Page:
|The White Horse of Uffington, Oxfordshire, England
The chalk horses that exist across areas of southern England are, in the main, the product of the 18th, 19th and 20th centuries. There is only one which has the evidence to support a prehistoric origin: the White Horse at Uffington (Bronze Age, approx. 1000BC), 110 metres long made of crushed chalk, close to the iron age hill fort of Uffington Castle, next to Dragon Hill where St George is said to have killed said dragon, and only a mile from Wayland’s Smithy, a Neolithic long barrow and chamber tomb, in legend the home of the Saxon smith god, Wayland (Wolund).
What a landscape. What a monument. The horse straddles the hill side in a full-on gallop, stylised into its elements. Below it, the hill falls and fans in a series of elegant waves down to a sheltered area known as ‘the Manger’.
|Looking from the Ridgeway to the Manger|
The horse is, according to most scholars, a tribal emblem and territorial indicator carved out of the chalk hillside by either the Dobunni or Atrebates tribes. And one can readily see why they wished to lay claim to this fertile and beautiful place.
In a continuing cycle every seven years, the outline of the white horse must be groomed, scarified, and cleared of the encroaching vegetation. Most white horses, even those of quite recent origin, have accrued a fair or festival which coincides with the time when the work of clearance and renewal must be done. So caring for the horse was shared by people who were tied to the land, just as it is.
|The scouring of the White Horse (see link)|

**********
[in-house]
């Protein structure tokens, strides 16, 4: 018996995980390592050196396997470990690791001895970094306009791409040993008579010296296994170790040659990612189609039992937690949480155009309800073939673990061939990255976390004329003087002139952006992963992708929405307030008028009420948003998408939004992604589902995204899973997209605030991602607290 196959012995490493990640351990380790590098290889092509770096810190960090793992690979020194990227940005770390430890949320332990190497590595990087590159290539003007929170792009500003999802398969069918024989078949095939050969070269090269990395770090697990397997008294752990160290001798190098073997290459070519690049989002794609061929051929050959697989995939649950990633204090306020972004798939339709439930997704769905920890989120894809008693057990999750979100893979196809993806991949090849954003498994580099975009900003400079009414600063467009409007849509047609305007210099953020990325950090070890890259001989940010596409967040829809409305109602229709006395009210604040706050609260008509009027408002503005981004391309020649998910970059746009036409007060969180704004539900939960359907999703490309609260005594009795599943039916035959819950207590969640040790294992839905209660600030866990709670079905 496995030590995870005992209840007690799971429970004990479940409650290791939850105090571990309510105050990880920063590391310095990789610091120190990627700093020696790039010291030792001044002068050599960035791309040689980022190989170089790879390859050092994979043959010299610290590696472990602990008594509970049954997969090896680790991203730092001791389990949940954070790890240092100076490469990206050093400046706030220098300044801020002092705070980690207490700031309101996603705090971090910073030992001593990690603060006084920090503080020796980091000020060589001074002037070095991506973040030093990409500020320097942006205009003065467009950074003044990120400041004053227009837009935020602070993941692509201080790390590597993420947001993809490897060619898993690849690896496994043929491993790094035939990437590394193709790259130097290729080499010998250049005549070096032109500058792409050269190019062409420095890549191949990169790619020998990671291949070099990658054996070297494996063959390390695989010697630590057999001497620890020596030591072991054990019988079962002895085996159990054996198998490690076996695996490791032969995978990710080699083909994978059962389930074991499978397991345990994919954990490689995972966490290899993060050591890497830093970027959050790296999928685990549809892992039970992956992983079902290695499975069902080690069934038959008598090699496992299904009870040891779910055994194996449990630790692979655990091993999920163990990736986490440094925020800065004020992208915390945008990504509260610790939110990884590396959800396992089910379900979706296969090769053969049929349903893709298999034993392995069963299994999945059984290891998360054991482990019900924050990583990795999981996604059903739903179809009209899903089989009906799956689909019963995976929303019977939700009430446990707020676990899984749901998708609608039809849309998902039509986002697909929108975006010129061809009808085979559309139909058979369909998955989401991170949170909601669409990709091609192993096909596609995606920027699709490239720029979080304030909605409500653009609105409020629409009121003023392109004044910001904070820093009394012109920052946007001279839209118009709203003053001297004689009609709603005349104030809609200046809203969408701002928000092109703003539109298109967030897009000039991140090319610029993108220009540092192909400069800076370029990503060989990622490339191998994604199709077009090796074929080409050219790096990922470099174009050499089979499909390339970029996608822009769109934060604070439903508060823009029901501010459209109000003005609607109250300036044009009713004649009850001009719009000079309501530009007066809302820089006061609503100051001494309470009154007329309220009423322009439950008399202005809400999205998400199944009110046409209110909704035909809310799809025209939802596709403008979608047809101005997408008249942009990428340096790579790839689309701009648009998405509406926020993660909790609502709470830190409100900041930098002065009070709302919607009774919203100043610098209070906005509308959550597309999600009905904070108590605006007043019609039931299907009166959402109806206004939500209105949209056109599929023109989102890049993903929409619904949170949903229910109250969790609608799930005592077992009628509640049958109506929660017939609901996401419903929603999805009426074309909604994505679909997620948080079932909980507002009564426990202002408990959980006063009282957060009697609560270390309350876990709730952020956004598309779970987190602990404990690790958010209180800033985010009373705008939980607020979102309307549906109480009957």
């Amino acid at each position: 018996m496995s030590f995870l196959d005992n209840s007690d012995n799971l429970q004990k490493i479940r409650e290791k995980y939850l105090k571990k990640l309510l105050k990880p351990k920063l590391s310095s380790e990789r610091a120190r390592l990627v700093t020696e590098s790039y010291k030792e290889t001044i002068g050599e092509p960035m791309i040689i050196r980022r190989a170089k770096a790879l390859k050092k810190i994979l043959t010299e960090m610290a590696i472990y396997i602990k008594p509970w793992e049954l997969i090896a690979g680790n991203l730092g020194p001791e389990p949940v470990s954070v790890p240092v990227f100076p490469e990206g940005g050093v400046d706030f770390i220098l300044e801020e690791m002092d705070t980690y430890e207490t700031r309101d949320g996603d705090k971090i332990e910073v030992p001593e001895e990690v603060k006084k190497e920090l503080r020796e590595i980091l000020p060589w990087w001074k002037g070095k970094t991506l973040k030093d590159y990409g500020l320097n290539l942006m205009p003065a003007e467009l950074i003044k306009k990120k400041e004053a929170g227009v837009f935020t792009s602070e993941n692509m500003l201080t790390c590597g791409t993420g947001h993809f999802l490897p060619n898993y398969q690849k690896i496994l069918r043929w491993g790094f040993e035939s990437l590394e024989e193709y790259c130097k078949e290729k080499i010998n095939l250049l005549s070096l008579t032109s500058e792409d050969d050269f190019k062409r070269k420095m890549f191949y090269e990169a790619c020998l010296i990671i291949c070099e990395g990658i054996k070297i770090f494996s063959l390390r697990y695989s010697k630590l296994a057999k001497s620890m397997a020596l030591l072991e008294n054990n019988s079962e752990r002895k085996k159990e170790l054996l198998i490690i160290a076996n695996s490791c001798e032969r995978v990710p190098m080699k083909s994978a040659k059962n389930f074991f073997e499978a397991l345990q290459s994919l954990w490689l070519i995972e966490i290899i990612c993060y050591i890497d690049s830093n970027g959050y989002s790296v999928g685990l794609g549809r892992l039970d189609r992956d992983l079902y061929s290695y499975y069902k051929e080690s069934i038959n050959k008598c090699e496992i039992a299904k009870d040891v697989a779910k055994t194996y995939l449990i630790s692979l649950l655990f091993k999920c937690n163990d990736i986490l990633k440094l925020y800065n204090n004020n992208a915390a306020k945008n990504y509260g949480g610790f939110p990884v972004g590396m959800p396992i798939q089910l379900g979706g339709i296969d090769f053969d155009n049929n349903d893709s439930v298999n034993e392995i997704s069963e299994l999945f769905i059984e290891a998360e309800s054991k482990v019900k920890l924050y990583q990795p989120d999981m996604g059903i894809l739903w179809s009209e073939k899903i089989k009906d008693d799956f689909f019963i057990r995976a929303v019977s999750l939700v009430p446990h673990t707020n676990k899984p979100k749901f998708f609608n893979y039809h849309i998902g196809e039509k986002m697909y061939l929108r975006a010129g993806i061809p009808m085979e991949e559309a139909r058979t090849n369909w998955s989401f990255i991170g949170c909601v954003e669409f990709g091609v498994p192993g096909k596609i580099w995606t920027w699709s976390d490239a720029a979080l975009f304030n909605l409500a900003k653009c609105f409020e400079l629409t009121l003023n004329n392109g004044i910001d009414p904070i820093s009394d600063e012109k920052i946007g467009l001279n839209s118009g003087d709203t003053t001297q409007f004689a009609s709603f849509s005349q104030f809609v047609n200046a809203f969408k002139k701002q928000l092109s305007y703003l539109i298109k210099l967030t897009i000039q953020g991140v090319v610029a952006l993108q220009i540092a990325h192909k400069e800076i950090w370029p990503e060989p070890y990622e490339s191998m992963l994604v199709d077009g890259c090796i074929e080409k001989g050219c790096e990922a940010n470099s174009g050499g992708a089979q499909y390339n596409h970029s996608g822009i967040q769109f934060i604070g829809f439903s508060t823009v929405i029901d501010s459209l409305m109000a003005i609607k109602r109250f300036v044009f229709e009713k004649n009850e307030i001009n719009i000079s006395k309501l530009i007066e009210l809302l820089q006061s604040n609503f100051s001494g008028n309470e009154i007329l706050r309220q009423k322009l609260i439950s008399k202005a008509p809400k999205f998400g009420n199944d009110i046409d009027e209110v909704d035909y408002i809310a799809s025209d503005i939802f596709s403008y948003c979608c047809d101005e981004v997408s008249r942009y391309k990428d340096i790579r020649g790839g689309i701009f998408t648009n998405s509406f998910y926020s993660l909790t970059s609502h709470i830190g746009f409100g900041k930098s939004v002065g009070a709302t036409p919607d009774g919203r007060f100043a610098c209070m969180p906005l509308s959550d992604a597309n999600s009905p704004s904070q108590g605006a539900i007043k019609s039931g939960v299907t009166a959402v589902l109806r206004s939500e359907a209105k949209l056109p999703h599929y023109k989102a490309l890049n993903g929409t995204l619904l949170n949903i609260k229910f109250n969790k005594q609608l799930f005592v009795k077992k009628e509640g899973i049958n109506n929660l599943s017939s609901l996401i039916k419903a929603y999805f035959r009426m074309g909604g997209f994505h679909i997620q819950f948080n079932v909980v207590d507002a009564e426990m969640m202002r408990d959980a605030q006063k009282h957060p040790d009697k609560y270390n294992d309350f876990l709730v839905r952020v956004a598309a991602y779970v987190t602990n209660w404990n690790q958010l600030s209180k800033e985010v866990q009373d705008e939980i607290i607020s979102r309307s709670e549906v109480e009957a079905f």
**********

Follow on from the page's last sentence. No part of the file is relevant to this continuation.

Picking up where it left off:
The horse is perpetually running and perpetually still, like written words which are silent and yet speak.
I have long been a slave to punctuation. The result of a good education and a few years spent as an English teacher. But there is a time to let go of what we have learnt and to embrace what we feel, and I have reached that point, at least in this very small matter.
For whatever reason, this poem about the chalk horse at Uffington refused to be punctuated. Partly alarmed and partly relieved, I was glad, at least, to have someone to blame: an inspirational workshop with poet Philip Gross in February which focussed on punctuation. Yes, there was a collective sigh of despair when the topic was announced, but, with his considerable wisdom, Philip Gross explained the subterranean life of the dots and dashes we use. The marks of writing are moments of possibility, of breathing, of joining, of separation.
But for me, punctuation had become more of a set of labyrinthine walls to negotiate than a place of departure or arriving. I identified the comma as my particular punctuation mark of shame.
Overuse being my principal shortcoming.
When I came to write about the White Horse, it soon became obvious that these words had no need of standard bits and bridles that tell the words where to start and stop. They would not be constrained in that way. The words wanted to be the White Horse, planted in its place on paper, but at the same time – free and wild.
I can see you on a summer night
shaking out your mane
from the turf
skittish on the slope
never slowing toward the fall
where you will slake your thirst
in black water
afterwards you might walk the rise
to Dragon Hill and cast your eyes
over this England
the smooth roads of its towns
the shredded plastic of its verges
the flattened carcasses
and turn away
ascend the old Ridgeway
kept by the edge
of polished bronze
going east to Wayland’s forge
the cavelight barrow
where your nose stretches
for the scent of the old gods
firesmoke and slag
hammer and tongs
then newly shod
to canter the boundary west
ears pricked to Kingstone Coombes
and the gallops east
to Ram’s Hill
declaring all is yours
land claimed under your hooves
falls like water
down the crumbling hills
fresh earth and scree
the moon on your whiteness
the dark of years streaming
from your mane